As I pondered this scene this week, I could not help to think about our community of faith, and how absurd we probably seem to outsiders. We have all sorts of parents with children of various ages – many of whom have confessed their own frazzled lives to me on Sundays. We have teens who struggled to get out of bed to come to church, but who are listening and will ask really hard questions from time to time. We have empty-nesters who are so overjoyed to have a new lease on life that they are equally likely to be found at some exciting location as they are to be found at church. We have retirees who are deeply spiritual, who will also give you a piece of their mind. We have members who love when the guitar team plays and members who avoid church when the guitar team plays. We have members who will come to every Holy Week service, and other members who are lucky to make it to church on Easter Sunday.
If you look at our wide diversity, you might wonder how in the world we all call the same community home; and yet we all do, and most of us cannot imagine life without this community. That is the joy of church. Though that older member might take you to task on something, you also know that they often speak with the love of someone who knows you can take it and you need to hear it. Though there are Sundays when families feel like the behavior of their children has made their worship experience a complete bust, there are members around you who only get a glimpse of joy that week by being near your child and getting to know their beautiful personalities. Though that church gossip might frustrate you at times, she is also the same one who has been praying for you and brought you a meal when you were sick.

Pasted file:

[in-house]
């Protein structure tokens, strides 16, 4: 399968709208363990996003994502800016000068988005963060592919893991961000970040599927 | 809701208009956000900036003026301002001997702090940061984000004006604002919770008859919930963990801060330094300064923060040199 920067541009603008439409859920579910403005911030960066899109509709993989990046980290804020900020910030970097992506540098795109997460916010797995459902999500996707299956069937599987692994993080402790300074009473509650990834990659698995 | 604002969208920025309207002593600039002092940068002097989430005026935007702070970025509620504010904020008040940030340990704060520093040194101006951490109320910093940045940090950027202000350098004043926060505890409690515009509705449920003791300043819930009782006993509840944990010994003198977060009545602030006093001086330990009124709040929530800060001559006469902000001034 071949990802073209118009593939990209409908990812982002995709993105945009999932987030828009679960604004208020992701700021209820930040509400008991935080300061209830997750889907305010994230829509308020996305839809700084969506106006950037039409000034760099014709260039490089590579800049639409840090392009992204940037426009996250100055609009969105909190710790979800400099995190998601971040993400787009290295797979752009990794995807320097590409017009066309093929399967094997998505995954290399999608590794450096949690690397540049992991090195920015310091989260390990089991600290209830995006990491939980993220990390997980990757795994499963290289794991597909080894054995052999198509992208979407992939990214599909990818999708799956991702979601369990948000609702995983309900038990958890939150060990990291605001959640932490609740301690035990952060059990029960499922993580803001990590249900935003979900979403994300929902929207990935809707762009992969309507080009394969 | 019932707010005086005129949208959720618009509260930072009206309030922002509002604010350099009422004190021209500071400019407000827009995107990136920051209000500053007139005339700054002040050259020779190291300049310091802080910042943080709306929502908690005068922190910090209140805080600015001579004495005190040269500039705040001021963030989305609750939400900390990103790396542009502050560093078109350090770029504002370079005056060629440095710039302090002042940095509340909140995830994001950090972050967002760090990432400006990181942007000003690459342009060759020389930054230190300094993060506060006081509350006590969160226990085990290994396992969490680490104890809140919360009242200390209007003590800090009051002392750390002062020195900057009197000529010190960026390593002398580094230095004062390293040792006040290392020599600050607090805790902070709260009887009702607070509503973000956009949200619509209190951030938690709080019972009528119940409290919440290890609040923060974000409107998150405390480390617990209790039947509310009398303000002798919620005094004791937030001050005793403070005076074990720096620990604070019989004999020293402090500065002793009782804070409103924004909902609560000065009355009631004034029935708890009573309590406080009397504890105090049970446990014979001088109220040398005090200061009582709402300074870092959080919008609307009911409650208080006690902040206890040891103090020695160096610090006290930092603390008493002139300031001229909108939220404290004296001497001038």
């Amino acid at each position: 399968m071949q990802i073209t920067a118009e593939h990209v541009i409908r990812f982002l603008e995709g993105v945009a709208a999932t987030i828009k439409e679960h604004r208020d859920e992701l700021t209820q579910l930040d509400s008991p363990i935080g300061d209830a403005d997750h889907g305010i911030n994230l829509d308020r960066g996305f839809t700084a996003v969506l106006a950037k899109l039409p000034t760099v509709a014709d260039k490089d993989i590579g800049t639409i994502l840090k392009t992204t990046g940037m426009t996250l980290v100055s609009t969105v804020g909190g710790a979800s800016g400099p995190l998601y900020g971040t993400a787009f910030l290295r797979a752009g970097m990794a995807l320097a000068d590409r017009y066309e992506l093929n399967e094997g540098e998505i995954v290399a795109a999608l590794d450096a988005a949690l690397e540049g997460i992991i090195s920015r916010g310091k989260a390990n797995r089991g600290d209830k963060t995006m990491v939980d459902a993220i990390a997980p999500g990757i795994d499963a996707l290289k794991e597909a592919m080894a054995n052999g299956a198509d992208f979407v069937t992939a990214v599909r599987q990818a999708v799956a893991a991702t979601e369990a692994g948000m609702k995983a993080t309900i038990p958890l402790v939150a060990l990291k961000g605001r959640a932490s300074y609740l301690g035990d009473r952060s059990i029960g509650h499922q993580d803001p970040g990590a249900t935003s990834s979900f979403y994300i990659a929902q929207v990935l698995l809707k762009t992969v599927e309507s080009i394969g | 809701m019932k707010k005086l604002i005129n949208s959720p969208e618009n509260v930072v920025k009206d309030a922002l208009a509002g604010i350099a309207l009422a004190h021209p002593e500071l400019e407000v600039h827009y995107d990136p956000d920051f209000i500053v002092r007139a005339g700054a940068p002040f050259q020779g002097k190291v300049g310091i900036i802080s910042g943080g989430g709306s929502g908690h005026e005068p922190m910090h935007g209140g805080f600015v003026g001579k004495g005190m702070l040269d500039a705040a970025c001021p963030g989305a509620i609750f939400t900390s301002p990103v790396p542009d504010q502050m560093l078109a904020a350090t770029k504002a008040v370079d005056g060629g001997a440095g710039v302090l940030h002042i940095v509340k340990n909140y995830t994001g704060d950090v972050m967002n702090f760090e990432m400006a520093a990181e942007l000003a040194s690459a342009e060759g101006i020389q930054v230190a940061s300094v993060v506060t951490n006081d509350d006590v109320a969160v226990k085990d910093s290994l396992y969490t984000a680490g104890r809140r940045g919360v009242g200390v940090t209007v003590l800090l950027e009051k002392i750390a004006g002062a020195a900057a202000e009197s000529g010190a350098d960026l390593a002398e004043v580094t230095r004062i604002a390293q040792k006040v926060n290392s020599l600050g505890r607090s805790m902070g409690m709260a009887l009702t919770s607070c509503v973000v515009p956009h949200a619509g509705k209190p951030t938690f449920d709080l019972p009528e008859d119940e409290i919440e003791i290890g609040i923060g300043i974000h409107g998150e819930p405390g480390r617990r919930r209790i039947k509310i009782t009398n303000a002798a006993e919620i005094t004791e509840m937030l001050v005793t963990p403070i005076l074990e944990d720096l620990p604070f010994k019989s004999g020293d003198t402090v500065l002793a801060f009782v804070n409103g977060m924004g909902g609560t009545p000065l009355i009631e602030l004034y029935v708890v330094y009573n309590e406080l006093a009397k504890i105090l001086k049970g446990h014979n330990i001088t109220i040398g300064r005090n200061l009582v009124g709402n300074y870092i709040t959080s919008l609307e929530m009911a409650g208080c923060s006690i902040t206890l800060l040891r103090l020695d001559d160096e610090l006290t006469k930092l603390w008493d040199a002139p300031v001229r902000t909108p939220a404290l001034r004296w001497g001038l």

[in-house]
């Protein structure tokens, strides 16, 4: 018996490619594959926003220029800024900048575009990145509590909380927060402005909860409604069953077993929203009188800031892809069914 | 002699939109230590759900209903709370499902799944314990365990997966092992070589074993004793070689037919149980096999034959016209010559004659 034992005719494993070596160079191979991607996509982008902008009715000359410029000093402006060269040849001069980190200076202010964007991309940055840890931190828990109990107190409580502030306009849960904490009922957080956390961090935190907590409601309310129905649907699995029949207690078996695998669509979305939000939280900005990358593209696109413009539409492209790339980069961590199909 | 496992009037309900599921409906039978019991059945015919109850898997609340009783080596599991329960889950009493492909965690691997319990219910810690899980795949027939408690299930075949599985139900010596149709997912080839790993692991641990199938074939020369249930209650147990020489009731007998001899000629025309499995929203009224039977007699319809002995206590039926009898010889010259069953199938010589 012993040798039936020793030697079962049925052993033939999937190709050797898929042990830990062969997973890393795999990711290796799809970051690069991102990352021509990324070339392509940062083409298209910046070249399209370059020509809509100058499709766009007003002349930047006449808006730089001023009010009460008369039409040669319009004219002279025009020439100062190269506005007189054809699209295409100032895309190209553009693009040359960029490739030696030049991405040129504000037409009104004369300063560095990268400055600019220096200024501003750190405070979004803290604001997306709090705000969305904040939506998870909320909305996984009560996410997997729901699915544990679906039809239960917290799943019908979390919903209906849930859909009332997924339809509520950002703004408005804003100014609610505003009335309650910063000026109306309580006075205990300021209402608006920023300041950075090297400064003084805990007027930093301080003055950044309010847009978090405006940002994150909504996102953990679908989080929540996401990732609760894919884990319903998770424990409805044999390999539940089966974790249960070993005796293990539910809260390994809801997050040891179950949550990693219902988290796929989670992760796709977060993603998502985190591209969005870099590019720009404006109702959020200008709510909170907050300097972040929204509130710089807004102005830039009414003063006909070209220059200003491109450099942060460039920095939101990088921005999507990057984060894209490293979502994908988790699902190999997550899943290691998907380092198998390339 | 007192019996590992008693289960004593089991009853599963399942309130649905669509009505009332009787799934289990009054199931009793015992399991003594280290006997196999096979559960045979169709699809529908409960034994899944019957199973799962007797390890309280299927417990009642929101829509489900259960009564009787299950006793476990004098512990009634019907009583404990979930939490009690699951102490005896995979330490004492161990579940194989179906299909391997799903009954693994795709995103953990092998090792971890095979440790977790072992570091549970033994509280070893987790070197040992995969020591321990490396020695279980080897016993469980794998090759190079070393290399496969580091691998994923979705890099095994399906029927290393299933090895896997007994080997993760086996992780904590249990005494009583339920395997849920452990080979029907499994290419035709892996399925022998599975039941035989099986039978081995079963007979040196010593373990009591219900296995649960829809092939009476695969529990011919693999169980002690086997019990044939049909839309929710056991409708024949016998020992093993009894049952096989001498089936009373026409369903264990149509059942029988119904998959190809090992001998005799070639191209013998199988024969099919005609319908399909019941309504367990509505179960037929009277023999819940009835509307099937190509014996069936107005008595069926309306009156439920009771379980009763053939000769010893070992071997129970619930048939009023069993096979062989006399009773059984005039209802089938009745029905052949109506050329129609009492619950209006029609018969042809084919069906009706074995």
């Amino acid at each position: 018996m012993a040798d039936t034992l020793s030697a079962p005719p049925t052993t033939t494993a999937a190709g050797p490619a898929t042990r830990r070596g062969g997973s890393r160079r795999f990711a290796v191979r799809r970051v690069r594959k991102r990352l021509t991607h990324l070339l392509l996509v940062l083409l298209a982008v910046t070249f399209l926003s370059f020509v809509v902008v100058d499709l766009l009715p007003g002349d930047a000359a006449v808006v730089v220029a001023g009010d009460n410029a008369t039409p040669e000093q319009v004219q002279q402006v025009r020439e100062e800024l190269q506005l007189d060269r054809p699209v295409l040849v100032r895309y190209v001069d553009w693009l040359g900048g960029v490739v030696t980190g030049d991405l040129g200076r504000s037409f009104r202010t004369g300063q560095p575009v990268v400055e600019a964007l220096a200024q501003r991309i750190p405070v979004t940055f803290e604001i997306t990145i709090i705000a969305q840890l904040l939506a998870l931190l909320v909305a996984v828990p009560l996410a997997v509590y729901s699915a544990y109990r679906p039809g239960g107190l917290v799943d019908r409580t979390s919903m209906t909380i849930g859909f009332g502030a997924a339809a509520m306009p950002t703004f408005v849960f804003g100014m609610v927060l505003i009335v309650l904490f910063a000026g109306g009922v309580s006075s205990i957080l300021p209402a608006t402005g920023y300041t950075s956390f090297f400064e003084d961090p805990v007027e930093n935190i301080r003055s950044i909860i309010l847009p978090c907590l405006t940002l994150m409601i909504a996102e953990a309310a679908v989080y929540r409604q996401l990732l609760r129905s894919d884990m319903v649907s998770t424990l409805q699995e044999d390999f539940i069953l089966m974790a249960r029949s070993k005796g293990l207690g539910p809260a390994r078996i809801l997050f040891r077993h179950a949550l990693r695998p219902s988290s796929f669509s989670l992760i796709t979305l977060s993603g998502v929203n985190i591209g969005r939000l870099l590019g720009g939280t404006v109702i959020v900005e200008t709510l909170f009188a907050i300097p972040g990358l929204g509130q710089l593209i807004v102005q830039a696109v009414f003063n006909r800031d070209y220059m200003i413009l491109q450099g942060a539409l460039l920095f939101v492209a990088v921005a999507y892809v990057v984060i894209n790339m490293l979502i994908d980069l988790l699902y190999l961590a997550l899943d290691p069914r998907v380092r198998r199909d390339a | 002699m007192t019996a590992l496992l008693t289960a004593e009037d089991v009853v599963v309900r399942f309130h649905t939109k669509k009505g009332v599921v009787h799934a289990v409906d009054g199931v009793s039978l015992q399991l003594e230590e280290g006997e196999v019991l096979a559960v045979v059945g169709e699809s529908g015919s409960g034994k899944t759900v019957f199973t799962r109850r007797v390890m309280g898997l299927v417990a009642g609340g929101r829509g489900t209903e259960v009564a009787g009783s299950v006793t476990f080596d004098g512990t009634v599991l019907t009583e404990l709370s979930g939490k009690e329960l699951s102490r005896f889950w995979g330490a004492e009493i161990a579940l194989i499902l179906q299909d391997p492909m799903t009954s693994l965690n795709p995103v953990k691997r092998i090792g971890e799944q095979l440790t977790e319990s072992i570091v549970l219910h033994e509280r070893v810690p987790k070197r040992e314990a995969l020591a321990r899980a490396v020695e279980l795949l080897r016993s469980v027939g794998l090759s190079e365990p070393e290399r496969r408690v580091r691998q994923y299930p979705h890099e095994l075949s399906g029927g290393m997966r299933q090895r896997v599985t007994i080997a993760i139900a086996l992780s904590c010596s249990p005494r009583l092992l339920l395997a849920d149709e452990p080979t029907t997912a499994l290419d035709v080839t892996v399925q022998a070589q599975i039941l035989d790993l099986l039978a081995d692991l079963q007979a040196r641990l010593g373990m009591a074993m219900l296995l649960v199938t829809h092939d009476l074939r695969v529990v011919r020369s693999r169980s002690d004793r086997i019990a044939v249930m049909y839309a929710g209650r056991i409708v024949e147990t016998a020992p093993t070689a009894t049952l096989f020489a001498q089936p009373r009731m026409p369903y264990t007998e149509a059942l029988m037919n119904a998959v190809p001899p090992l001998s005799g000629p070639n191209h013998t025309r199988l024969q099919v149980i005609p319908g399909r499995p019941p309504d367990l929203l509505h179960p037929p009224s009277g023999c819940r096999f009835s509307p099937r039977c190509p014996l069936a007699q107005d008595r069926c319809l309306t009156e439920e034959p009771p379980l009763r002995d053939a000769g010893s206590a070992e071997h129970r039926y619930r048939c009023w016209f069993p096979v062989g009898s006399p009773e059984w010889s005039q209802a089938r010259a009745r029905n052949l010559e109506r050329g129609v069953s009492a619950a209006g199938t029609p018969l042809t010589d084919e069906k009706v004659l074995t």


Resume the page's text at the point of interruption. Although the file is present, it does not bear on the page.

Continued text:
That is what I love about the text this Sunday and the reality of Church. Both the text and Church are extremely incarnational – they show us the depths of our messiness, but the beauty that can only emerge from that messiness. Both show us how no matter how wacky the people are, God shows up, and reveals joy, hope, and grace. Both show us that no matter how challenging our community might be at times, at its best, our faith community shows us how to better love God, love ourselves, and love our neighbors. No matter what stage of life we are in, what personality we bring to the table, or what hurdles we overcame to get here today, we need each other because God needs and uses each of us. For that messy, challenging, incarnate community of faith, I am forever grateful. That is the good news we celebrate today, and the good news that we invite all our messy, challenging, incarnate friends into as well. Amen.
[ii] William R. Herzog, II, “Exegetical Perspective,” Feasting on the Word, Yr. B., Vol. 1 (Louisville: Westminster John Knox Press, 2008), 167.